For every suggestion of how to return to a Covenant-based relationship with the Cosmos, there is a “yes but.”  Cap and trade coal production?  Yes but the miners will be out of work – not to mention the coal companies will lose profits.  Tax so-called “cadillac” health plans to partially pay for health insurance reform?  Yes but the unions already gave up wage increases in order to get high quality coverage.  You don’t want them voting Republican do you?

What about issues closer to home?  Hire more police, fire, emergency teams?  Yes but the state/county has no money in the budget.  Use stimulus funds for that?  Yes but what happens when it is gone?  Raise Taxes?  So the Democrats can tell us what to do with our lives, our fortunes and our sacred honor?!

As John the Baptist discovered, humans are fond of apocalypticism.  The current apocalypse is now expected to happen in 2012, which is as far as the Mayans were able (or thought it worthwhile) to project their calendar.  What has not occurred to most of us since the 1st Century is that the apocalypse is not about sinners who refuse to believe in some interventionist god who will save us.  John the Baptist was very clear about that: “Don’t even start with ‘We are the chosen of Abraham.’  I’m telling you, God can raise up children for Abraham right out of the rocks.”  Indeed, as Jesus reminded his hometown friends, the legendary history of the Jewish people tells us both Elijah and Elisha were instruments of liberation for the enemies of Israel.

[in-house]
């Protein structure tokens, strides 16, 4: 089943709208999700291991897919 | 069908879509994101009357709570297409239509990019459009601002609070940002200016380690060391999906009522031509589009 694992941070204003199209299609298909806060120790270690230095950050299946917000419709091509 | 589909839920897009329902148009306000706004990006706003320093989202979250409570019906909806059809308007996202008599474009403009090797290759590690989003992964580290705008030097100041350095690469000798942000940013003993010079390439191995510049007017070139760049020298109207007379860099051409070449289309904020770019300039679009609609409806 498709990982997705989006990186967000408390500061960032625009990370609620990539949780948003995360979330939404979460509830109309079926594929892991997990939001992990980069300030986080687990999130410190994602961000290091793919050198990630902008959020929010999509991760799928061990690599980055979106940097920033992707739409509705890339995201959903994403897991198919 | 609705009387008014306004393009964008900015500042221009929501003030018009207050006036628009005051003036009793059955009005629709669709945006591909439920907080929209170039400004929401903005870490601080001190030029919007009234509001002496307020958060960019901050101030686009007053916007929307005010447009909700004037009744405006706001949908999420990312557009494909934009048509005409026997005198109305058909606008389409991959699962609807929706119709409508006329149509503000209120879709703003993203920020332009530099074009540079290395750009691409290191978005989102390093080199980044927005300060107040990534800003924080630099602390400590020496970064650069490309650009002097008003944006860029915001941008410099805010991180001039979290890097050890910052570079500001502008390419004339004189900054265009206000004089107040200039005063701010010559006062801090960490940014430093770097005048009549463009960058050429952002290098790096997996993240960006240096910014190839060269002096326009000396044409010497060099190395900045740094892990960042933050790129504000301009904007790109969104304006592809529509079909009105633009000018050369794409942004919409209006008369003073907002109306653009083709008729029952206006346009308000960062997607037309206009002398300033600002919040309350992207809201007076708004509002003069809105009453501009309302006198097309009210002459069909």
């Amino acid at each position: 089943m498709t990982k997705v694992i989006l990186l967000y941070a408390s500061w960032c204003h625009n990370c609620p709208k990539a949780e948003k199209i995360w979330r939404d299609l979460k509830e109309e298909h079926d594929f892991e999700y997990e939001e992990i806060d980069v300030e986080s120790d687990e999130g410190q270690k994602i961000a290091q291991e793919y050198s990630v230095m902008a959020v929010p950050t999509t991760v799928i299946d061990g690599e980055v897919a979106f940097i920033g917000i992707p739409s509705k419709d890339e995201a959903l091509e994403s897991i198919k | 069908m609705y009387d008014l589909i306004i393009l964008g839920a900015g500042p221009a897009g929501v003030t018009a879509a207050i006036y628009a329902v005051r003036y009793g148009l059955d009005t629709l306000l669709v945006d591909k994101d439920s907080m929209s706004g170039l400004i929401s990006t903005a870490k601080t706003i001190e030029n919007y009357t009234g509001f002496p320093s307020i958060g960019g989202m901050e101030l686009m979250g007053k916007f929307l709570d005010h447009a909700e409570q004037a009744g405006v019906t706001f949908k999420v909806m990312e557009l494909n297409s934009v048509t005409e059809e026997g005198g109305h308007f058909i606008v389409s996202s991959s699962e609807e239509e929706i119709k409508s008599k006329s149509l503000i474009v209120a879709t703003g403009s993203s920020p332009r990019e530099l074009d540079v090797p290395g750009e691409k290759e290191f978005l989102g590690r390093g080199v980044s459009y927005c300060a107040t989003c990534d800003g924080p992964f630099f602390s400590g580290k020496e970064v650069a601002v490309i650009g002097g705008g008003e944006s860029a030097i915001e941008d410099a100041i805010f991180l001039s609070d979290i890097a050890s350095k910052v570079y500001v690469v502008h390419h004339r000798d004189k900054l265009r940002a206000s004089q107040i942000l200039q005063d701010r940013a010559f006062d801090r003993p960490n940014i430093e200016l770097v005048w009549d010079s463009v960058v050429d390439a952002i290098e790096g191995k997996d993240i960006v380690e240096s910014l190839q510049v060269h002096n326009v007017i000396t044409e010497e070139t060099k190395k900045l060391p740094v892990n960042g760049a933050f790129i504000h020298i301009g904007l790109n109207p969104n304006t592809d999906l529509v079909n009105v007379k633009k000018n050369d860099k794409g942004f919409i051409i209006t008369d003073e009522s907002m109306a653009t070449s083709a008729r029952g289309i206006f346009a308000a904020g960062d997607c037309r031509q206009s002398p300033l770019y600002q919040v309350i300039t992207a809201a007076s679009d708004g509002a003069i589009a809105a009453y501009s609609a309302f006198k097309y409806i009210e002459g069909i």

Nor is the apocalypse – judgment day – about petty sin, as we might define petty sin in the 21st Century.  It’s not about politicians claiming to hike the Appalachian Trail while snogging their lovers in Buenos Aires.  It’s not even about making sweet-heart deals for free medicaid in exchange for a vote for health insurance “reform.”  It’s not about arranging an abortion for your 15-year-old daughter who decided you were wrong about birth control.  It’s not about calling in sick and going to the movies.

It’s about living in Non-violent Covenant, distributive justice-compassion, and peace.  In other words, it’s about repenting from violent consumption and embracing sustainable life.  Lester Brown has been an unwelcome prophet for non-violent Covenant since 1974.  But who has been listening?   One might object that economic issues like consumption and sustainability are different from social justice issues like poverty and access to political power.  But economics – the management of the home in the original Greek meaning – is the heart of the matter.  Without food, clothing, shelter, education, and health care, human life is unsustainable.  When humans live from a sense of entitlement and consumption, the balance of the entire planetary support system shifts.

John the Baptist did his best, but he was only one man.  He may have convinced a few folks to throw money at the social problems they found at the edges of town.  But ultimately, when John lost his head, so did his movement.  As John Dominic Crossan puts it, John the Baptist was a sole proprietor, but Jesus started a franchise.  The question for today is, what kind of franchise, and is it still worth signing up for, given the work and the end result?